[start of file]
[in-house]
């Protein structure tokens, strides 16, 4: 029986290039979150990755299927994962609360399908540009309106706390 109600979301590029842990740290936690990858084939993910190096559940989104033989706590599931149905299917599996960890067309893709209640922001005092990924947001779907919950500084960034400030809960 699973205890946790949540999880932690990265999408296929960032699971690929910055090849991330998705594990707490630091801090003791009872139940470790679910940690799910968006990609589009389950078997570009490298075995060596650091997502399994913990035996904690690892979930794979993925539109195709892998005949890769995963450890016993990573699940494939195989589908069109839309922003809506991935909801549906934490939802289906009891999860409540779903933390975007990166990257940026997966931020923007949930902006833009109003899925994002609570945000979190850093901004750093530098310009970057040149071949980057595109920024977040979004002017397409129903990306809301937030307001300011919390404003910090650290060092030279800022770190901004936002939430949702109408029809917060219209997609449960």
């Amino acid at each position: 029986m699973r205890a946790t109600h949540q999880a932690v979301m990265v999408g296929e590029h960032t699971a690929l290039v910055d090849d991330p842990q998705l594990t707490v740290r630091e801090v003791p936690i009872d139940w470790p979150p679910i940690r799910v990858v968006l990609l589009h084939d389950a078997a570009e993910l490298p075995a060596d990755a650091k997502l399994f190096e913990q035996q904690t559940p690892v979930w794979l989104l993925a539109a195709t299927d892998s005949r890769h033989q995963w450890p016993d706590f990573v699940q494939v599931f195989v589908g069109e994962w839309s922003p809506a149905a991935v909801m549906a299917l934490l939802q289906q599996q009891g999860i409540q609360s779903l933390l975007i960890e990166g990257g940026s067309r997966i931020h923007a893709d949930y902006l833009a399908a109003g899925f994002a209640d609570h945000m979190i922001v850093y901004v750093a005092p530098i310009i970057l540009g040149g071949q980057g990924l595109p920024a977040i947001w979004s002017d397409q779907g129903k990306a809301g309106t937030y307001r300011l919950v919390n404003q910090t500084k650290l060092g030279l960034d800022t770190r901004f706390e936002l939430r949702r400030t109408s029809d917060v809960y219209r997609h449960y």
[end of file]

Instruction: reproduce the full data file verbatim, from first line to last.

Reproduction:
[in-house]
């Protein structure tokens, strides 16, 4: 029986290039979150990755299927994962609360399908540009309106706390 109600979301590029842990740290936690990858084939993910190096559940989104033989706590599931149905299917599996960890067309893709209640922001005092990924947001779907919950500084960034400030809960 699973205890946790949540999880932690990265999408296929960032699971690929910055090849991330998705594990707490630091801090003791009872139940470790679910940690799910968006990609589009389950078997570009490298075995060596650091997502399994913990035996904690690892979930794979993925539109195709892998005949890769995963450890016993990573699940494939195989589908069109839309922003809506991935909801549906934490939802289906009891999860409540779903933390975007990166990257940026997966931020923007949930902006833009109003899925994002609570945000979190850093901004750093530098310009970057040149071949980057595109920024977040979004002017397409129903990306809301937030307001300011919390404003910090650290060092030279800022770190901004936002939430949702109408029809917060219209997609449960």
């Amino acid at each position: 029986m699973r205890a946790t109600h949540q999880a932690v979301m990265v999408g296929e590029h960032t699971a690929l290039v910055d090849d991330p842990q998705l594990t707490v740290r630091e801090v003791p936690i009872d139940w470790p979150p679910i940690r799910v990858v968006l990609l589009h084939d389950a078997a570009e993910l490298p075995a060596d990755a650091k997502l399994f190096e913990q035996q904690t559940p690892v979930w794979l989104l993925a539109a195709t299927d892998s005949r890769h033989q995963w450890p016993d706590f990573v699940q494939v599931f195989v589908g069109e994962w839309s922003p809506a149905a991935v909801m549906a299917l934490l939802q289906q599996q009891g999860i409540q609360s779903l933390l975007i960890e990166g990257g940026s067309r997966i931020h923007a893709d949930y902006l833009a399908a109003g899925f994002a209640d609570h945000m979190i922001v850093y901004v750093a005092p530098i310009i970057l540009g040149g071949q980057g990924l595109p920024a977040i947001w979004s002017d397409q779907g129903k990306a809301g309106t937030y307001r300011l919950v919390n404003q910090t500084k650290l060092g030279l960034d800022t770190r901004f706390e936002l939430r949702r400030t109408s029809d917060v809960y219209r997609h449960y």